Cannibalism

How I Met Your Mother: Season Seven (CBS, 2011)

It sort of bothers me that I am always writing mean things on the internet about How I Met Your Mother (HIMYM). What rubs me the wrong way about all of the negative things I’ve said about this show is that, at the end of the day, I really do love it. I own all of the seasons on DVD. The girlfriend and I have a subscription via Zune for the newest season on my X-Box. Who doesn’t want a weekly dose of Jason Segal and Neil Patrick Harris? I really do love HIMYM.

But…

How I Met Your Mother Season 7

My enjoyment – my love – of this show has always been contingent. There is much awfulness at the core of this show – often open misogyny, the jock-humor, the CBS sitcom related awfulness, the shallowness of the female characters, the more often than not “too cool for school” attitude, off-hand homophobia, the misogyny. All of that does even account for the sometimes awful writing – the Barney/Robin debacle still grates.

The double whammy season premiere brought all this to the front and center by having Barney recount so many of his racist and misogynistic pick up attempts (did they really need to bring up the lesbian one again? Ack!). But even worse, the hour long season starter suggests that the show has begun to cannibalize itself.

Call-backs have always been a standard comedic trope on this show. HIMYM’s “framed narrative” makes possible and Carter & Bays often use such call-backs to great effect (in fact the season premiere as a good set up for a couple of Marshal related ones). But the return of – SPOILER ALERT – Victoria at the end of the season opener and the recent pumpkin related announcement portents that Carter & Bays have moved beyond the call-back and begun to cannibalize their show’s own past.

The return of Victoria goes beyond the occasional return of Ted’s exes because of her place in the show’s history. Besides Robin (who shouldn’t count because she’s a main character and Cobie Smulders is awesome), Victoria is the best and most likable of Ted’s girlfriends (in fact Carter & Bays planned for her to be THE MOTHER if they didn’t get a second season). Bringing her back should mean something, it should mean that the overall story of this show is moving forward. But, I remain doubtful. Carter & Bays have promised such movement before and little has come of it (fool me once shame on me, fool me twice…).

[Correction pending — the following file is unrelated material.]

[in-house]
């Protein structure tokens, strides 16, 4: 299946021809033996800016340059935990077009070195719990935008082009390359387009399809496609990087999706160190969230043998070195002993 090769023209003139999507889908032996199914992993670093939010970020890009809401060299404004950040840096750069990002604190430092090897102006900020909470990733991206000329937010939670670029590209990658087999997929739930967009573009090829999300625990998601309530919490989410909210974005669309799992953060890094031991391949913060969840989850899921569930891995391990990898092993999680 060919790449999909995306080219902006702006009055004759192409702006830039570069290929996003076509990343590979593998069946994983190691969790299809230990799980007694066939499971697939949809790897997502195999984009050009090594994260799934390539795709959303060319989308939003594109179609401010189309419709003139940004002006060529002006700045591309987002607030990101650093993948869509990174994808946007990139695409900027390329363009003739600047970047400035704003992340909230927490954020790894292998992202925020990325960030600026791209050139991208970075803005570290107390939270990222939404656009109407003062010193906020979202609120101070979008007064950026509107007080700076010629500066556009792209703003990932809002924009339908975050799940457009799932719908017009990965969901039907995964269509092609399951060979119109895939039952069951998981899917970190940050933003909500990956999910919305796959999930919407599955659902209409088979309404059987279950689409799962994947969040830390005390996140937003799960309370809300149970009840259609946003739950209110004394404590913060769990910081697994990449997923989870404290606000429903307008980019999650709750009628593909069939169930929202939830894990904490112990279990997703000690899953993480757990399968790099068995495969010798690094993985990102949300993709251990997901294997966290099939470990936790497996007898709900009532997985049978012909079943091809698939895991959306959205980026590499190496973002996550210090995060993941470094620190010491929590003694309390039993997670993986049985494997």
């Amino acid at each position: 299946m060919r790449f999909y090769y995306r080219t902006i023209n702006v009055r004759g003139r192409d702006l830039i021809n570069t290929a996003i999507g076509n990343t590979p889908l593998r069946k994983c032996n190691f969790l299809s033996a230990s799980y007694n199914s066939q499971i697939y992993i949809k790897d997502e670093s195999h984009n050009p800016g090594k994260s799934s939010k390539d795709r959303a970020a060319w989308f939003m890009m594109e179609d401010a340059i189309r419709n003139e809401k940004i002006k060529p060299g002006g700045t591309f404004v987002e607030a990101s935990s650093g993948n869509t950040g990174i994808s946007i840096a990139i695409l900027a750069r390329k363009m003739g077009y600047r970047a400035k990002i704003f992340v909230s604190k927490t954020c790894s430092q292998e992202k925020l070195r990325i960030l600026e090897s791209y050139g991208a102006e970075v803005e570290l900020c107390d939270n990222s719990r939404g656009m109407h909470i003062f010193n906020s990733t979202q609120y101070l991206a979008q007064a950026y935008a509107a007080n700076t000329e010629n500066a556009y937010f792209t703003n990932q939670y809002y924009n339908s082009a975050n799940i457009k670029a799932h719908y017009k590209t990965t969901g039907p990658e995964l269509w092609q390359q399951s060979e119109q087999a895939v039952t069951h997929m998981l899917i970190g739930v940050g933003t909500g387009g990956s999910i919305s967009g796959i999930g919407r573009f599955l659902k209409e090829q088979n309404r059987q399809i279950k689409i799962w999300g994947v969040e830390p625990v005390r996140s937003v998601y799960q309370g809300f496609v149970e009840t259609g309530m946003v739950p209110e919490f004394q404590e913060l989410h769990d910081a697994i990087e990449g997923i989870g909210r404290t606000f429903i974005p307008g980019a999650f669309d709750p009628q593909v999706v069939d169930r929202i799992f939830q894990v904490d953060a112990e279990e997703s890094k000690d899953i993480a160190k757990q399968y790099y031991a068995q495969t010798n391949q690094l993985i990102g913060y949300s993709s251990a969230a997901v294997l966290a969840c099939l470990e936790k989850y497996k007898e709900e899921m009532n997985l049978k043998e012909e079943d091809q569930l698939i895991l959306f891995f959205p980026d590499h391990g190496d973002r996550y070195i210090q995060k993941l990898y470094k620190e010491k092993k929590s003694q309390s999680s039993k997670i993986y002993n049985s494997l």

Since, at least, the third season Carter & Bays have been promising forward movement on Ted’s character arc – that he finally will get his shit together – but again and again these promises have amounted to nothing. Instead, the show has stagnated and gradually Ted has gotten gradually more and more unlikable. Think about it; in the four seasons since Ted and Robin broke up where has his character gone? Pretty much nowhere.

Now Carter & Bays have been talking about how they are entering the “end game” of the show and the character himself has once again promised he’s going to get his shit together and move forward but it seems that the show is going to go backwards yet again. Like an abused spouse I am willing to give Carter & Bays another chance to push their show forward but, after a season where they managed to make Jennifer Morrison (who I like a lot) unbearable, I remain skeptical.

The above should not be read to mean that I hated the season premiere. I’m glad they are taking Barney out of his played-out Lothario role. The two Marshall B-plots in these episodes were hilarious. Marshall and Lily as parents promises to be both hilarious and touching. Carter & Bays have repeatedly promised good story-lines for Robin this time out.

In the end, this season has a lot of promise but sadly, because of all of the wasted potential of recent seasons, I remain skeptical.

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2 Comments on “Cannibalism”

  1. […] and “Mr. Gold” was appropriately disturbing. I still like Jennifer Morrison a lot, despite the efforts of the last season of How I Met Your Mother to make me feel otherwise. The 10-year old boy needs to rein it in it, but he is far from the worst child actor on […]

  2. […] my four minute continuous rant, for the one hour final episode. Besides the finale we also discuss the broader problems of HIMYM (sexism, homophobia, etc.) the issues with long-running sitcoms, and the poor way monogamous […]


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